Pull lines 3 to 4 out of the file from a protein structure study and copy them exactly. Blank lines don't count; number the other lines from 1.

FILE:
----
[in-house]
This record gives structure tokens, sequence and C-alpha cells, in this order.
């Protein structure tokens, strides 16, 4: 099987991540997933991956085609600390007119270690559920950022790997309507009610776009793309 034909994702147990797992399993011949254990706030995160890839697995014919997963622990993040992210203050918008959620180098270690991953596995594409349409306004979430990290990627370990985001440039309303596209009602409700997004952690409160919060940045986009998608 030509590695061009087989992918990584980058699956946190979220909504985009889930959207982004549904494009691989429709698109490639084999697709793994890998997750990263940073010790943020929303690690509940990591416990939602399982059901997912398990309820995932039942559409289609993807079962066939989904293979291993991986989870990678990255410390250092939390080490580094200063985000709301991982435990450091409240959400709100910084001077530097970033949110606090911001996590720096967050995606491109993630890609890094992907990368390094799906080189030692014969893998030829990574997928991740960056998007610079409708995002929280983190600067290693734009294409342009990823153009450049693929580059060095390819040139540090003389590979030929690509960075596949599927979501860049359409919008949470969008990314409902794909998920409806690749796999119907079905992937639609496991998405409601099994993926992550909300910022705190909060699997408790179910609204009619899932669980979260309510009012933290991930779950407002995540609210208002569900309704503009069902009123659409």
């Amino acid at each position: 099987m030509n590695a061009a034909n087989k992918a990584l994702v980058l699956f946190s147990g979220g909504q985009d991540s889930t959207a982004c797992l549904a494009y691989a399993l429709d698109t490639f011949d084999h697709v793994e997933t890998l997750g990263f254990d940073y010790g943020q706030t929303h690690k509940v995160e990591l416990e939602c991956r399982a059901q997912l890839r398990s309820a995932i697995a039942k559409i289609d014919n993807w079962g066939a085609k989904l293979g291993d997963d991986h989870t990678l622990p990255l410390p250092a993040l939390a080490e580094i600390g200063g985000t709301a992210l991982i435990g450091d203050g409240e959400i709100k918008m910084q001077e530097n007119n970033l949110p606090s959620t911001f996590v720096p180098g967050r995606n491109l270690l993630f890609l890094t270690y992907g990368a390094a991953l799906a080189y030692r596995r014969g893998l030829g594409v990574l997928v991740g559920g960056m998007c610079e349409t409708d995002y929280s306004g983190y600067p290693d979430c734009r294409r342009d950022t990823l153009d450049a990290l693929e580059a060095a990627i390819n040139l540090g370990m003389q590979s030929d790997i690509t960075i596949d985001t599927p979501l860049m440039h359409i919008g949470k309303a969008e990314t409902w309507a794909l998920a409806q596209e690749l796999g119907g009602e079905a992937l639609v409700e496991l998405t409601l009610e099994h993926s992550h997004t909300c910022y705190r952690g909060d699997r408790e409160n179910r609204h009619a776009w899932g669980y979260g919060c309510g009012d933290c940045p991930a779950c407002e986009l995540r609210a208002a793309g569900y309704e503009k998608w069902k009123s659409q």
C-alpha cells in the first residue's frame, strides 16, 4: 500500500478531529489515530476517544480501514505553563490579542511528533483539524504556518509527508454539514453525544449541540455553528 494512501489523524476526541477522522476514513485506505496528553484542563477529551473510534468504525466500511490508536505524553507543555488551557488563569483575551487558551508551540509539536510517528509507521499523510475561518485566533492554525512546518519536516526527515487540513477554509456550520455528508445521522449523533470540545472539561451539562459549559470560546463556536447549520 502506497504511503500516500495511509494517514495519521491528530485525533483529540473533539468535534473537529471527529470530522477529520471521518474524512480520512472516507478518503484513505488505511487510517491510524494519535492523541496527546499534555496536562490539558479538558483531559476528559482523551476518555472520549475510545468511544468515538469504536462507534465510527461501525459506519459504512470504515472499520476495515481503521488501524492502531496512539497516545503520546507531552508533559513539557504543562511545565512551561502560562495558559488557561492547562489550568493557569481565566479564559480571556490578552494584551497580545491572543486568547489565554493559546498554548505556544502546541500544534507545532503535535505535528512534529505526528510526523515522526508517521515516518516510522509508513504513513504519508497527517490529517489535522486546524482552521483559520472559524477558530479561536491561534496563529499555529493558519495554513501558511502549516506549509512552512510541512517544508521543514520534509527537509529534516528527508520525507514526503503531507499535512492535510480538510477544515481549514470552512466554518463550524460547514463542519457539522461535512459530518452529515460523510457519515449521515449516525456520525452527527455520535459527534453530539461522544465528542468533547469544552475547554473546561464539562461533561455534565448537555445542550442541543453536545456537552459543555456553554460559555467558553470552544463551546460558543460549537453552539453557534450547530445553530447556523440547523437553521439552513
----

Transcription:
């Protein structure tokens, strides 16, 4: 099987991540997933991956085609600390007119270690559920950022790997309507009610776009793309 034909994702147990797992399993011949254990706030995160890839697995014919997963622990993040992210203050918008959620180098270690991953596995594409349409306004979430990290990627370990985001440039309303596209009602409700997004952690409160919060940045986009998608 030509590695061009087989992918990584980058699956946190979220909504985009889930959207982004549904494009691989429709698109490639084999697709793994890998997750990263940073010790943020929303690690509940990591416990939602399982059901997912398990309820995932039942559409289609993807079962066939989904293979291993991986989870990678990255410390250092939390080490580094200063985000709301991982435990450091409240959400709100910084001077530097970033949110606090911001996590720096967050995606491109993630890609890094992907990368390094799906080189030692014969893998030829990574997928991740960056998007610079409708995002929280983190600067290693734009294409342009990823153009450049693929580059060095390819040139540090003389590979030929690509960075596949599927979501860049359409919008949470969008990314409902794909998920409806690749796999119907079905992937639609496991998405409601099994993926992550909300910022705190909060699997408790179910609204009619899932669980979260309510009012933290991930779950407002995540609210208002569900309704503009069902009123659409």
């Amino acid at each position: 099987m030509n590695a061009a034909n087989k992918a990584l994702v980058l699956f946190s147990g979220g909504q985009d991540s889930t959207a982004c797992l549904a494009y691989a399993l429709d698109t490639f011949d084999h697709v793994e997933t890998l997750g990263f254990d940073y010790g943020q706030t929303h690690k509940v995160e990591l416990e939602c991956r399982a059901q997912l890839r398990s309820a995932i697995a039942k559409i289609d014919n993807w079962g066939a085609k989904l293979g291993d997963d991986h989870t990678l622990p990255l410390p250092a993040l939390a080490e580094i600390g200063g985000t709301a992210l991982i435990g450091d203050g409240e959400i709100k918008m910084q001077e530097n007119n970033l949110p606090s959620t911001f996590v720096p180098g967050r995606n491109l270690l993630f890609l890094t270690y992907g990368a390094a991953l799906a080189y030692r596995r014969g893998l030829g594409v990574l997928v991740g559920g960056m998007c610079e349409t409708d995002y929280s306004g983190y600067p290693d979430c734009r294409r342009d950022t990823l153009d450049a990290l693929e580059a060095a990627i390819n040139l540090g370990m003389q590979s030929d790997i690509t960075i596949d985001t599927p979501l860049m440039h359409i919008g949470k309303a969008e990314t409902w309507a794909l998920a409806q596209e690749l796999g119907g009602e079905a992937l639609v409700e496991l998405t409601l009610e099994h993926s992550h997004t909300c910022y705190r952690g909060d699997r408790e409160n179910r609204h009619a776009w899932g669980y979260g919060c309510g009012d933290c940045p991930a779950c407002e986009l995540r609210a208002a793309g569900y309704e503009k998608w069902k009123s659409q």